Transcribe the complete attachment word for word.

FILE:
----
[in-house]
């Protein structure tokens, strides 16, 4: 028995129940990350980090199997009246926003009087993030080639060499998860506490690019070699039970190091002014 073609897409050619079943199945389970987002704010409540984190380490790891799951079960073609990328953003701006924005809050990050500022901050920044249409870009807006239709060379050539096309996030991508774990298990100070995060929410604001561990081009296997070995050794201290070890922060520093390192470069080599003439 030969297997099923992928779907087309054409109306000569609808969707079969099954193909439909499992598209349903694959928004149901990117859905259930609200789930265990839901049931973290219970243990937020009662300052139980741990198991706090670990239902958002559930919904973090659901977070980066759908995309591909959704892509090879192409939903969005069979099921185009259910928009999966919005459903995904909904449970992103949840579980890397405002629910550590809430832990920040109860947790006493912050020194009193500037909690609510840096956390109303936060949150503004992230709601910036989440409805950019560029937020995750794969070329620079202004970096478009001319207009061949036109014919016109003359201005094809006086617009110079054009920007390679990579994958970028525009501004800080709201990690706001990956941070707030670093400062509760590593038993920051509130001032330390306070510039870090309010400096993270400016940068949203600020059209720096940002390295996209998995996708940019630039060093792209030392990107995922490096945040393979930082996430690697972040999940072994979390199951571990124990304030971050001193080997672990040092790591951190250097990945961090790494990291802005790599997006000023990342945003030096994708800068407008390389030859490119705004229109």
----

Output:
[in-house]
């Protein structure tokens, strides 16, 4: 028995129940990350980090199997009246926003009087993030080639060499998860506490690019070699039970190091002014 073609897409050619079943199945389970987002704010409540984190380490790891799951079960073609990328953003701006924005809050990050500022901050920044249409870009807006239709060379050539096309996030991508774990298990100070995060929410604001561990081009296997070995050794201290070890922060520093390192470069080599003439 030969297997099923992928779907087309054409109306000569609808969707079969099954193909439909499992598209349903694959928004149901990117859905259930609200789930265990839901049931973290219970243990937020009662300052139980741990198991706090670990239902958002559930919904973090659901977070980066759908995309591909959704892509090879192409939903969005069979099921185009259910928009999966919005459903995904909904449970992103949840579980890397405002629910550590809430832990920040109860947790006493912050020194009193500037909690609510840096956390109303936060949150503004992230709601910036989440409805950019560029937020995750794969070329620079202004970096478009001319207009061949036109014919016109003359201005094809006086617009110079054009920007390679990579994958970028525009501004800080709201990690706001990956941070707030670093400062509760590593038993920051509130001032330390306070510039870090309010400096993270400016940068949203600020059209720096940002390295996209998995996708940019630039060093792209030392990107995922490096945040393979930082996430690697972040999940072994979390199951571990124990304030971050001193080997672990040092790591951190250097990945961090790494990291802005790599997006000023990342945003030096994708800068407008390389030859490119705004229109």